Accepting Others' Journeys

Dear Christine,

 The next time you find yourself judging another for their way of going about studying/living abroad, I encourage you to stop and reflect for a moment. These feelings may say more about you and where you're at than about them...

The next time you find yourself judging another for their way of going about studying/living abroad, I encourage you to stop and reflect for a moment. These feelings may say more about you and where you're at than about them...

It sounds to me like you’ve been having some frustration with others who don’t share your affinity for learning the Spanish language and immersing in the local culture. While I totally get it and think it’s okay for you to feel that way, I also think it’s okay for those other people be on a different path.

This reminds me of a time I met a fellow guiri who was living in a village of Málaga. She was not traveling; she had been living there for a few months already. She seemed like a lovely human being, but I could not, for the life of me, get over the fact that she kept saying Málaga incorrectly―as “Ma-LAG-a” instead of “MAL aga” as the accent on the ‘a’ clearly indicates. It was so annoying as this is something a beginner in Spanish would understand and, even if that was not obvious to her, surely she must have had hundreds of opportunities to hear the correct pronunciation while she was living in the place! Why was she not interested enough in her city, the country, and the language she was surrounded by?

Unintentionally, I began to judge her as ‘disengaged’ and ‘ungrateful’ for this amazing opportunity she had to experience the Spanish culture and (c’mon now!) at least learn the proper pronunciation of where she lived. Over time, however, I came to realize that those judgements were very unfair, leading me to some deeper understanding:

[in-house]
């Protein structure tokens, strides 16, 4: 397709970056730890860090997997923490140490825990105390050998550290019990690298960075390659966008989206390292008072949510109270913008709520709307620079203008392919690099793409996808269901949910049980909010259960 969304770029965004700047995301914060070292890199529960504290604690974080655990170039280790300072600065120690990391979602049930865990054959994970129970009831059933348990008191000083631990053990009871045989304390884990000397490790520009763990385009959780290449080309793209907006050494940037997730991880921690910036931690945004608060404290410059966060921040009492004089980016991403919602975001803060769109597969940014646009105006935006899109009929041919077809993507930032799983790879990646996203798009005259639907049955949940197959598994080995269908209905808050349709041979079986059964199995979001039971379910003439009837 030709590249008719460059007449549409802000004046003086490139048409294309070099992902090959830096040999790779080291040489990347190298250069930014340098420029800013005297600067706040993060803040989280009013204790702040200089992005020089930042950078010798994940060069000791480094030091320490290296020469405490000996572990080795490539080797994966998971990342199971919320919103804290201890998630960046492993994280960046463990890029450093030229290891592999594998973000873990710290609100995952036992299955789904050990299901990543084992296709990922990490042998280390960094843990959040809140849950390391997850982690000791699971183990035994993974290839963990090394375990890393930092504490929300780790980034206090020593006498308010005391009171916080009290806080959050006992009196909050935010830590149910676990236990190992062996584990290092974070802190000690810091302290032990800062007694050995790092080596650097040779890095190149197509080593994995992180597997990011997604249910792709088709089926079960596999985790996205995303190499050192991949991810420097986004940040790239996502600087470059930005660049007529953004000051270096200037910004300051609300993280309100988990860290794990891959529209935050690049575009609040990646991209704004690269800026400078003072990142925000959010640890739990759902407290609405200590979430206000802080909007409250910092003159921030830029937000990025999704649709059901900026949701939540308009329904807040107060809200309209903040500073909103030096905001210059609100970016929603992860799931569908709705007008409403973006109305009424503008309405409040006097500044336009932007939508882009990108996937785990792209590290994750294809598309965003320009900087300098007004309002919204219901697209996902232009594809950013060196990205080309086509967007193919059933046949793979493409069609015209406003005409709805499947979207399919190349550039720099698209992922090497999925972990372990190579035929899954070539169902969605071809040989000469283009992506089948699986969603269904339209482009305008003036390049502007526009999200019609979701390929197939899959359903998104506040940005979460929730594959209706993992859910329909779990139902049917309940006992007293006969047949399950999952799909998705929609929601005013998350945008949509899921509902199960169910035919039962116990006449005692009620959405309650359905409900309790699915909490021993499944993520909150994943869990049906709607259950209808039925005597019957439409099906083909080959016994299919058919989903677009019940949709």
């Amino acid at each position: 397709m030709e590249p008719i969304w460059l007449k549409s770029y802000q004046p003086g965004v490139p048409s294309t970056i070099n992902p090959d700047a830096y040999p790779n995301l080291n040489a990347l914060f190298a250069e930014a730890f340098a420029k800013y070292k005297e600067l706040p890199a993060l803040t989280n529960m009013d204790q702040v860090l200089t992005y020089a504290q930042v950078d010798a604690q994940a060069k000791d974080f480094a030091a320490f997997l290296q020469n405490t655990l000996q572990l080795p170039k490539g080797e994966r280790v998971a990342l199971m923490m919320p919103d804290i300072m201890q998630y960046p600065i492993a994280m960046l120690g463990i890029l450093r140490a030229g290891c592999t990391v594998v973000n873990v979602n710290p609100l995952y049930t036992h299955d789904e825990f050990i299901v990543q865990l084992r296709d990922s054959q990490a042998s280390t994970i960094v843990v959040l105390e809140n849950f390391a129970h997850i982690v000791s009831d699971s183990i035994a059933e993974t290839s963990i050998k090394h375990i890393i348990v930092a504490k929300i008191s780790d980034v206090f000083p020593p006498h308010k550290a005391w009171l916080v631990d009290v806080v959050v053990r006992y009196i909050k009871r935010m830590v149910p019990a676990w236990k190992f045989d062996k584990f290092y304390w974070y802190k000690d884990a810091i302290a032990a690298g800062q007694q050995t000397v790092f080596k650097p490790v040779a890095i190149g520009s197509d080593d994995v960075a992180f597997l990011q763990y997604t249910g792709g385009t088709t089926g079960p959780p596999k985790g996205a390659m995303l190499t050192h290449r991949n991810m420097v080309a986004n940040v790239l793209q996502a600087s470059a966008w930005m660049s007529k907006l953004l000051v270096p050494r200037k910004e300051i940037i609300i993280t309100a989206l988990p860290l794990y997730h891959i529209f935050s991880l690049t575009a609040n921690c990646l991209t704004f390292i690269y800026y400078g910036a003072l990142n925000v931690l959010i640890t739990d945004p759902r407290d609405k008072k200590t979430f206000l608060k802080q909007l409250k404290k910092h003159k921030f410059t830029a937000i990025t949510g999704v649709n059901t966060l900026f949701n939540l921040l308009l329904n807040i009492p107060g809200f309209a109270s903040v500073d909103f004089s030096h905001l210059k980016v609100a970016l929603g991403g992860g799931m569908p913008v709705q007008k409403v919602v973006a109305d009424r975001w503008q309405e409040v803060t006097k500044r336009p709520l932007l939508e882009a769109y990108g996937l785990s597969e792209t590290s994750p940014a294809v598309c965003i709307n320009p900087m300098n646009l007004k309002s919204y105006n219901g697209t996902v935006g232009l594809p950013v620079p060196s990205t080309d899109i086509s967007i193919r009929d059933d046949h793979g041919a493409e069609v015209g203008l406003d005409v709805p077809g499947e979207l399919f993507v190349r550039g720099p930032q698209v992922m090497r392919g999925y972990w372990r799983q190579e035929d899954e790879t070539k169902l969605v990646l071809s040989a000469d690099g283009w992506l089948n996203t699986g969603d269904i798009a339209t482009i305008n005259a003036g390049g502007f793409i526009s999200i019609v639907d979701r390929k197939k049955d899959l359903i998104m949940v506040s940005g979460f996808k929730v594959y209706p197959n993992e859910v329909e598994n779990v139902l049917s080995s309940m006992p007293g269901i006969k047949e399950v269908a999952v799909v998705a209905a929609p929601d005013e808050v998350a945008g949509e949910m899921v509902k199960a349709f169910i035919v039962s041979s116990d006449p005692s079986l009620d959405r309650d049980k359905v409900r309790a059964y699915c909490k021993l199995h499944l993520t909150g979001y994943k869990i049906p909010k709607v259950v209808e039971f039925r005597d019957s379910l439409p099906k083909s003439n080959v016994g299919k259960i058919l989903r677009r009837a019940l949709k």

First and foremost:

Everyone is on their own journey. We’ve heard this a million times and so it may sound cliché but it’s true! My journey in coming to Spain was inspired by my study of the language, but not everyone else’s journey is. Some come to discover different cultures, foods, education systems, etc. Others are on a more personal journey of self-discovery or spiritual connection. Some just want to party. And that’s okay.

don't let yourself forget:

No one journey is more meaningful than the other. I hope that whatever journey you’re on here in Spain feels meaningful and unequivocal to you. It should! You are the creator of this reality and I hope that you feel inspired and compelled every day to grow in your quest of whatever it is that is driving you. Still, it is important to remember that your purpose will be different than the next guy’s and that’s just fine! Your purpose is not superior to anyone else’s. You never really know what someone else needs to work through or how they need to do that.

 You may be surprised by how much good can come from taking time to consider things from a different perspective.

You may be surprised by how much good can come from taking time to consider things from a different perspective.

How do I handle this now?

I now realize that I can be little presumptuous when I hear someone has been living in Spain for a while without seeming to learn any Spanish. Since the language is so integral to MY experience I have this tendency to think “What have you been doing with your life!?” However, instead of thinking that in a snarky voice in my head, I now take it as a reminder to seek understanding of others and grow from learning about their unique experience. I will ACTUALLY ask (with openness!) “What have you been doing here in Spain?” or “How is your experience going?”

In doing so, you allow the other person to open up about what is important to them, instead of feeling like they need to defend why they may not be pursuing what is important to you.  I have thus learned about so many different approaches to time abroad and also many great opportunities here that I was previously unaware of. When you take a moment to recognize that your way of approaching a situation is not the only one, you will be pleasantly surprised by all the other ways of ‘doing life.’ And who knows, you may be inspired to learn more about them―taking the person up on their offer to include you in a project, volunteer event, class, religious service, etc. And isn’t life better that way? Since I've opened myself up to the possibility, it sure has been for me!

Sincerely,
Spain